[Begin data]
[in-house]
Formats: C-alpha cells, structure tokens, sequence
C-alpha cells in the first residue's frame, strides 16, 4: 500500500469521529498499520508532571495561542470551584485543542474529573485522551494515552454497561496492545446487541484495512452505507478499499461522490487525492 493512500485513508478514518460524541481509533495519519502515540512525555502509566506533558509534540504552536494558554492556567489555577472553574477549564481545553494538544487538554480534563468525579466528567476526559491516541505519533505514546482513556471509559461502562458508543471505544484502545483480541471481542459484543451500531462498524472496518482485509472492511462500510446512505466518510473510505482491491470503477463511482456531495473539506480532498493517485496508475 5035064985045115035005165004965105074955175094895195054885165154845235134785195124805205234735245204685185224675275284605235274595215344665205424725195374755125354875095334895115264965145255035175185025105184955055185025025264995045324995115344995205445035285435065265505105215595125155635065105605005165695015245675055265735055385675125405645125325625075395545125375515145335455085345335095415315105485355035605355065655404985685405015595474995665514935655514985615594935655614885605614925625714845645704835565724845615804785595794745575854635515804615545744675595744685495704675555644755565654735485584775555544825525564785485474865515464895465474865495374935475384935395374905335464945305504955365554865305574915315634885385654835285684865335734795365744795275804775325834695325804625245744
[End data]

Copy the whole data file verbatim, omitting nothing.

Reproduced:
[in-house]
Formats: C-alpha cells, structure tokens, sequence
C-alpha cells in the first residue's frame, strides 16, 4: 500500500469521529498499520508532571495561542470551584485543542474529573485522551494515552454497561496492545446487541484495512452505507478499499461522490487525492 493512500485513508478514518460524541481509533495519519502515540512525555502509566506533558509534540504552536494558554492556567489555577472553574477549564481545553494538544487538554480534563468525579466528567476526559491516541505519533505514546482513556471509559461502562458508543471505544484502545483480541471481542459484543451500531462498524472496518482485509472492511462500510446512505466518510473510505482491491470503477463511482456531495473539506480532498493517485496508475 5035064985045115035005165004965105074955175094895195054885165154845235134785195124805205234735245204685185224675275284605235274595215344665205424725195374755125354875095334895115264965145255035175185025105184955055185025025264995045324995115344995205445035285435065265505105215595125155635065105605005165695015245675055265735055385675125405645125325625075395545125375515145335455085345335095415315105485355035605355065655404985685405015595474995665514935655514985615594935655614885605614925625714845645704835565724845615804785595794745575854635515804615545744675595744685495704675555644755565654735485584775555544825525564785485474865515464895465474865495374935475384935395374905335464945305504955365554865305574915315634885385654835285684865335734795365744795275804775325834695325804625245744